• JUGHNE
    JUGHNE Member Posts: 10,278


    Easy clean pigtail.....still have to remove devices to do complete check out.
    ChrisJSailahdelta TMilanD
  • ChrisJ
    ChrisJ Member Posts: 13,863
    edited January 2017
    Fred said:

    @Johnson_Rod , You can see a manifold install in this recent installion: http://forum.heatinghelp.com/discussion/160880/a-baby-eighty#latest
    As to code, I'm sure every local code is written a little differently and I'm not even sure they require a pigtail. I would suspect most will say something to the effect that the "Safety and/or control devices having potential exposure to steam must be protected by a water/condensate loop." I would be very surprised if many codes specifically say "must use a pigail"

    As it relates to @ChrisJ 's straight pipe, I'm not opposed to it. I just feel that he uses an air buffer to protect the control he has mounted on it and they can leak, air just as easily (maybe easier) as a condensate loop and damage the control with steam. Coupled with that, he has his Pressuretrol still mounted to a pigtail which I realize is a backup safety control but still has the pigtail issue and needs to be cleaned to be an effective backup. I think maybe my biggest concern was where he connected it, on the same connection with his Pressure Relief valve. My thinking was that those valves have the potential to leak as they get older, some so small that they never drip on the floor just a bit of steam that may go unnoticed for a while. That breach seems like it could allow the protective air pocket out of that stand pipe.certainly, if the PRV actually needed to blow, I would think the controls on that steam pipe would definitely be subject to exposure. But that's just my tendency to be extra cautious.

    There's an 18" air gap above the pressure relief valve. If the relief valve leaked it would have zero effect on the air trap.

    Secondly, how dare you suggest my pressure relief would ever be left leaking!. Now I'm hurt! I'm taking you off the Christmas list.

    Third, if there was enough pressure to trip a 15 PSIG pressure relief, steam damaging my 1 ounce pressure switch and gauge would be the least of my concerns.

    You have to remember Fred, those secondary controls are there to do a job and it has nothing to do with safety. If they get damaged, all well, they get replaced. It's not the end of the world.

    Single pipe quasi-vapor system. Typical operating pressure 0.14 - 0.43 oz. EcoSteam ES-20 Advanced Control for Residential Steam boilers. Rectorseal Steamaster water treatment
  • Fred
    Fred Member Posts: 8,540
    edited January 2017
    @ChrisJ , God forbid you ever leave home and something goes drastically wrong! As I said, I understand why you did it, I just don't think the average HO will watch for signs of a problem like most of us do. Most put it on, turn it on and walk away until the house seems colder than usual. I know you feel that 18" air trap won't be lost, under any circumstance but I guess I'm one who believes almost anything is possible, given the right set of circumstances. Apologies for suggesting your PRV might have a leak and go unnoticed. :'(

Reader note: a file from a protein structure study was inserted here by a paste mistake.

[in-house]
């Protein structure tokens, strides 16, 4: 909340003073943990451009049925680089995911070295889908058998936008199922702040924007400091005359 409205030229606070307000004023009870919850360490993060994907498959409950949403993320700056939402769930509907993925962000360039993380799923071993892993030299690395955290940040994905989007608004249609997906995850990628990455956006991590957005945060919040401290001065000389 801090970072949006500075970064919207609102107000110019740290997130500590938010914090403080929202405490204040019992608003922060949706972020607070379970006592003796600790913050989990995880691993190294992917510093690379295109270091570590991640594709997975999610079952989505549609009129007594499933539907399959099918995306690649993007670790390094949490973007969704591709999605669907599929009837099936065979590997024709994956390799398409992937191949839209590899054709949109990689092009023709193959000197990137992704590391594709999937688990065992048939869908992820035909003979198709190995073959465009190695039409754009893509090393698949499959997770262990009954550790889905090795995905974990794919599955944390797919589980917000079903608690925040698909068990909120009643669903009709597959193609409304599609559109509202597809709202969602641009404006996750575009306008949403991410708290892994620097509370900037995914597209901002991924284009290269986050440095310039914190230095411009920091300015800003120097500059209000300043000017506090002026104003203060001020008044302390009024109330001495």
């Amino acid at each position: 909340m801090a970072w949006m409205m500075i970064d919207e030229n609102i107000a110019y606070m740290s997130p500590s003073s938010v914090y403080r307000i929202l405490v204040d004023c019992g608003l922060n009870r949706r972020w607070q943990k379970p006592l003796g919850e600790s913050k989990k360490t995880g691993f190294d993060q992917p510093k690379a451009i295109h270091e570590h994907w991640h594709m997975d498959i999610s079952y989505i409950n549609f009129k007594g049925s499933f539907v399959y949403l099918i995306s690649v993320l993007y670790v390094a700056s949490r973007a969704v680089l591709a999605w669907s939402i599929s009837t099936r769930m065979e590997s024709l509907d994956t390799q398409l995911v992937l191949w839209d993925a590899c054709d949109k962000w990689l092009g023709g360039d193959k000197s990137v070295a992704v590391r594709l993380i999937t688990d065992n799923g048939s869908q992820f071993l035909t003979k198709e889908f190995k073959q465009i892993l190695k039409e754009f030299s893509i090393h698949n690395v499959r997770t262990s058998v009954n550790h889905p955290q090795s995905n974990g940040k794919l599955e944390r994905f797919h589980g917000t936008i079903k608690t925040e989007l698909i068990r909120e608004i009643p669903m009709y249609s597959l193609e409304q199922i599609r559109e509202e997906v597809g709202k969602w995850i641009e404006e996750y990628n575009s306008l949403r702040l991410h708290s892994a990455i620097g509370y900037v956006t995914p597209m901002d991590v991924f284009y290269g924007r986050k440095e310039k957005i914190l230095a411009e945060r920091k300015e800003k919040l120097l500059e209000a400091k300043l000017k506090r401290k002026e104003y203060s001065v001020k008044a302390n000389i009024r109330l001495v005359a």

• Steamhead
    Steamhead Member Posts: 15,752
    edited January 2017
    Best way I've found to mount pigtails so they don't get plugged is to put them on top of the boiler. This way, unless there is some serious wave action or the boiler gets flooded, no dirt will wash into them. Here is one example:

    http://forum.heatinghelp.com/discussion/153445/boiler-replacement-on-larger-webster-type-r-system-finally-ready-to-post
    All Steamed Up, Inc.
    Towson, MD, USA
    Steam, Vapor & Hot-Water Heating Specialists
    Oil & Gas Burner Service
    Consulting
    ChrisJ
  • ChrisJ
    ChrisJ Member Posts: 13,863
    Steamhead said:

    Best way I've found to mount pigtails so they don't get plugged is to put them on top of the boiler. This way, unless there is some serious wave action or the boiler gets flooded, no dirt will wash into them. Here is one example:

    http://forum.heatinghelp.com/discussion/153445/boiler-replacement-on-larger-webster-type-r-system-finally-ready-to-post

    @Steamhead Can a pigtail be plumbed into a steam main close to the boiler as long as there's no isolation valves per code?

    Seems like the "cleanest" spot would be at the beginning of a main just after the header.
    Single pipe quasi-vapor system. Typical operating pressure 0.14 - 0.43 oz. EcoSteam ES-20 Advanced Control for Residential Steam boilers. Rectorseal Steamaster water treatment
  • Steamhead
    Steamhead Member Posts: 15,752
    Sure you could, but I don't know if that would meet Code.
    All Steamed Up, Inc.
    Towson, MD, USA
    Steam, Vapor & Hot-Water Heating Specialists
    Oil & Gas Burner Service
    Consulting
  • ChrisJ
    ChrisJ Member Posts: 13,863
    Steamhead said:

    Sure you could, but I don't know if that would meet Code.

    That's why I said per code. :)
    Single pipe quasi-vapor system. Typical operating pressure 0.14 - 0.43 oz. EcoSteam ES-20 Advanced Control for Residential Steam boilers. Rectorseal Steamaster water treatment
  • LionA29
    LionA29 Member Posts: 255
    @Steamhead thank you for your recommendation of the "pigtail" location setup.
  • ratio
    ratio Member Posts: 3,331
    ChrisJ said:


    @Steamhead Can a pigtail be plumbed into a steam main close to the boiler as long as there's no isolation valves per code?

    I was wondering that myself. If I was mounting auxiliary controls (as opposed to say a manual reset limit) like a pressure transducer for modulation or a hi/low vaporstat, wouldn't the header be a fine place for it? Away from the filthy boiler water, & maybe a better sense of "system" pressure as well.

    Good idea? Bad idea? I want to be educated!